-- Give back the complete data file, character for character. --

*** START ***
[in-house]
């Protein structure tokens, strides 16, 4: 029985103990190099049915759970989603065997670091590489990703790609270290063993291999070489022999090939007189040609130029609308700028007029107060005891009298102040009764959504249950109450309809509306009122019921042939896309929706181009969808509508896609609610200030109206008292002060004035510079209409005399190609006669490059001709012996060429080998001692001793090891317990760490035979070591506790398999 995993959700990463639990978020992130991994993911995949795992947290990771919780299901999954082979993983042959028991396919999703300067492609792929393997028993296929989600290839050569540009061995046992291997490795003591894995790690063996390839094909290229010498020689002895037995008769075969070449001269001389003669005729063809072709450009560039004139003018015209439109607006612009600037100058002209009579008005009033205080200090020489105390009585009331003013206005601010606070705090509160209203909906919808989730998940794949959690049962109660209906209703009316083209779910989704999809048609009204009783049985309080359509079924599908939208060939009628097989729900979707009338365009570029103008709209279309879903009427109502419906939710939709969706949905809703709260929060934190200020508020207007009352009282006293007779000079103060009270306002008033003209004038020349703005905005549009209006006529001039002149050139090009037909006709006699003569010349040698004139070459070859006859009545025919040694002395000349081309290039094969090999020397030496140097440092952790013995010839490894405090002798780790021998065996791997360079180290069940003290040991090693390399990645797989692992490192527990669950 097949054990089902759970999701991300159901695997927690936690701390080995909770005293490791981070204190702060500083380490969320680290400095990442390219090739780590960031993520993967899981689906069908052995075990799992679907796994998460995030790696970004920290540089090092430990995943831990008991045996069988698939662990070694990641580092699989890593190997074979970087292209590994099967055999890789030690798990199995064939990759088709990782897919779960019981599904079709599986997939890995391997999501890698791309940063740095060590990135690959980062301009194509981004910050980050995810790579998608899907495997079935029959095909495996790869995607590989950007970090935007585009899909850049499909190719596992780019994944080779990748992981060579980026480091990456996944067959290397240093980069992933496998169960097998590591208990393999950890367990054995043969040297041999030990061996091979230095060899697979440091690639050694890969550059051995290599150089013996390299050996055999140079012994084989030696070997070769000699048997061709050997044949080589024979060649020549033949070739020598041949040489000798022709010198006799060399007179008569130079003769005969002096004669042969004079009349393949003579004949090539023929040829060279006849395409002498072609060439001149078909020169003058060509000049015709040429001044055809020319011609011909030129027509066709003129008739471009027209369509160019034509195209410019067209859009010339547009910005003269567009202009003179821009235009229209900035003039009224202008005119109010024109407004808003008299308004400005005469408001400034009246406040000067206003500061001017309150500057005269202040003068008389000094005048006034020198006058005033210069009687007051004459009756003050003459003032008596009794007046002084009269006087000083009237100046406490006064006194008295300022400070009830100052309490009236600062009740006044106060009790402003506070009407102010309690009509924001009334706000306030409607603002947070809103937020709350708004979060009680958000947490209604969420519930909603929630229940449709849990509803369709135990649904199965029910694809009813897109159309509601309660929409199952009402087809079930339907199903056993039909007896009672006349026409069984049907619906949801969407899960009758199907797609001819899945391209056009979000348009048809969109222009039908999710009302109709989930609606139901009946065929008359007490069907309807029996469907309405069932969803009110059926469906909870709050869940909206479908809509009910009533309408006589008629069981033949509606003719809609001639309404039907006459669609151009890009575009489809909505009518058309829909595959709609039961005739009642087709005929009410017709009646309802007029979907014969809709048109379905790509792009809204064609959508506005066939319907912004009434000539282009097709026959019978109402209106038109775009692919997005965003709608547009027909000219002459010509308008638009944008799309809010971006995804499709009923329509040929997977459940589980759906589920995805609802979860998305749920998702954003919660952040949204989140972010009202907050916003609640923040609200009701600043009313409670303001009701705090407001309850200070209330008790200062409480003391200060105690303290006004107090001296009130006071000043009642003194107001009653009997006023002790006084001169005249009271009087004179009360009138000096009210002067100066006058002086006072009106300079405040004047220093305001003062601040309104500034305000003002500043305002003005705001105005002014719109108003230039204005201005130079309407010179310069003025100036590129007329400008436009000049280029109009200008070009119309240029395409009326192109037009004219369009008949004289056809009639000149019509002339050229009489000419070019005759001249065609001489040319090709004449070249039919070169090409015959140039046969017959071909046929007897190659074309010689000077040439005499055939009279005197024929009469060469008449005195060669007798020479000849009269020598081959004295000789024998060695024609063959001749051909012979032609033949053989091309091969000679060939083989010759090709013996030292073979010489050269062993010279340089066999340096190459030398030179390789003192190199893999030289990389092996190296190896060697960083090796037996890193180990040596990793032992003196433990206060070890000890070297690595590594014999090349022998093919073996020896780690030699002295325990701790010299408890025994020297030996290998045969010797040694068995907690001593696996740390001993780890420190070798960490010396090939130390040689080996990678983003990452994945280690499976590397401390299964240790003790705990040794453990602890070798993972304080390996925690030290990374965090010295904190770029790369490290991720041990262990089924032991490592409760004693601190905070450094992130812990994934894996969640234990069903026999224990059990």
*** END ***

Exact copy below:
[in-house]
């Protein structure tokens, strides 16, 4: 029985103990190099049915759970989603065997670091590489990703790609270290063993291999070489022999090939007189040609130029609308700028007029107060005891009298102040009764959504249950109450309809509306009122019921042939896309929706181009969808509508896609609610200030109206008292002060004035510079209409005399190609006669490059001709012996060429080998001692001793090891317990760490035979070591506790398999 995993959700990463639990978020992130991994993911995949795992947290990771919780299901999954082979993983042959028991396919999703300067492609792929393997028993296929989600290839050569540009061995046992291997490795003591894995790690063996390839094909290229010498020689002895037995008769075969070449001269001389003669005729063809072709450009560039004139003018015209439109607006612009600037100058002209009579008005009033205080200090020489105390009585009331003013206005601010606070705090509160209203909906919808989730998940794949959690049962109660209906209703009316083209779910989704999809048609009204009783049985309080359509079924599908939208060939009628097989729900979707009338365009570029103008709209279309879903009427109502419906939710939709969706949905809703709260929060934190200020508020207007009352009282006293007779000079103060009270306002008033003209004038020349703005905005549009209006006529001039002149050139090009037909006709006699003569010349040698004139070459070859006859009545025919040694002395000349081309290039094969090999020397030496140097440092952790013995010839490894405090002798780790021998065996791997360079180290069940003290040991090693390399990645797989692992490192527990669950 097949054990089902759970999701991300159901695997927690936690701390080995909770005293490791981070204190702060500083380490969320680290400095990442390219090739780590960031993520993967899981689906069908052995075990799992679907796994998460995030790696970004920290540089090092430990995943831990008991045996069988698939662990070694990641580092699989890593190997074979970087292209590994099967055999890789030690798990199995064939990759088709990782897919779960019981599904079709599986997939890995391997999501890698791309940063740095060590990135690959980062301009194509981004910050980050995810790579998608899907495997079935029959095909495996790869995607590989950007970090935007585009899909850049499909190719596992780019994944080779990748992981060579980026480091990456996944067959290397240093980069992933496998169960097998590591208990393999950890367990054995043969040297041999030990061996091979230095060899697979440091690639050694890969550059051995290599150089013996390299050996055999140079012994084989030696070997070769000699048997061709050997044949080589024979060649020549033949070739020598041949040489000798022709010198006799060399007179008569130079003769005969002096004669042969004079009349393949003579004949090539023929040829060279006849395409002498072609060439001149078909020169003058060509000049015709040429001044055809020319011609011909030129027509066709003129008739471009027209369509160019034509195209410019067209859009010339547009910005003269567009202009003179821009235009229209900035003039009224202008005119109010024109407004808003008299308004400005005469408001400034009246406040000067206003500061001017309150500057005269202040003068008389000094005048006034020198006058005033210069009687007051004459009756003050003459003032008596009794007046002084009269006087000083009237100046406490006064006194008295300022400070009830100052309490009236600062009740006044106060009790402003506070009407102010309690009509924001009334706000306030409607603002947070809103937020709350708004979060009680958000947490209604969420519930909603929630229940449709849990509803369709135990649904199965029910694809009813897109159309509601309660929409199952009402087809079930339907199903056993039909007896009672006349026409069984049907619906949801969407899960009758199907797609001819899945391209056009979000348009048809969109222009039908999710009302109709989930609606139901009946065929008359007490069907309807029996469907309405069932969803009110059926469906909870709050869940909206479908809509009910009533309408006589008629069981033949509606003719809609001639309404039907006459669609151009890009575009489809909505009518058309829909595959709609039961005739009642087709005929009410017709009646309802007029979907014969809709048109379905790509792009809204064609959508506005066939319907912004009434000539282009097709026959019978109402209106038109775009692919997005965003709608547009027909000219002459010509308008638009944008799309809010971006995804499709009923329509040929997977459940589980759906589920995805609802979860998305749920998702954003919660952040949204989140972010009202907050916003609640923040609200009701600043009313409670303001009701705090407001309850200070209330008790200062409480003391200060105690303290006004107090001296009130006071000043009642003194107001009653009997006023002790006084001169005249009271009087004179009360009138000096009210002067100066006058002086006072009106300079405040004047220093305001003062601040309104500034305000003002500043305002003005705001105005002014719109108003230039204005201005130079309407010179310069003025100036590129007329400008436009000049280029109009200008070009119309240029395409009326192109037009004219369009008949004289056809009639000149019509002339050229009489000419070019005759001249065609001489040319090709004449070249039919070169090409015959140039046969017959071909046929007897190659074309010689000077040439005499055939009279005197024929009469060469008449005195060669007798020479000849009269020598081959004295000789024998060695024609063959001749051909012979032609033949053989091309091969000679060939083989010759090709013996030292073979010489050269062993010279340089066999340096190459030398030179390789003192190199893999030289990389092996190296190896060697960083090796037996890193180990040596990793032992003196433990206060070890000890070297690595590594014999090349022998093919073996020896780690030699002295325990701790010299408890025994020297030996290998045969010797040694068995907690001593696996740390001993780890420190070798960490010396090939130390040689080996990678983003990452994945280690499976590397401390299964240790003790705990040794453990602890070798993972304080390996925690030290990374965090010295904190770029790369490290991720041990262990089924032991490592409760004693601190905070450094992130812990994934894996969640234990069903026999224990059990």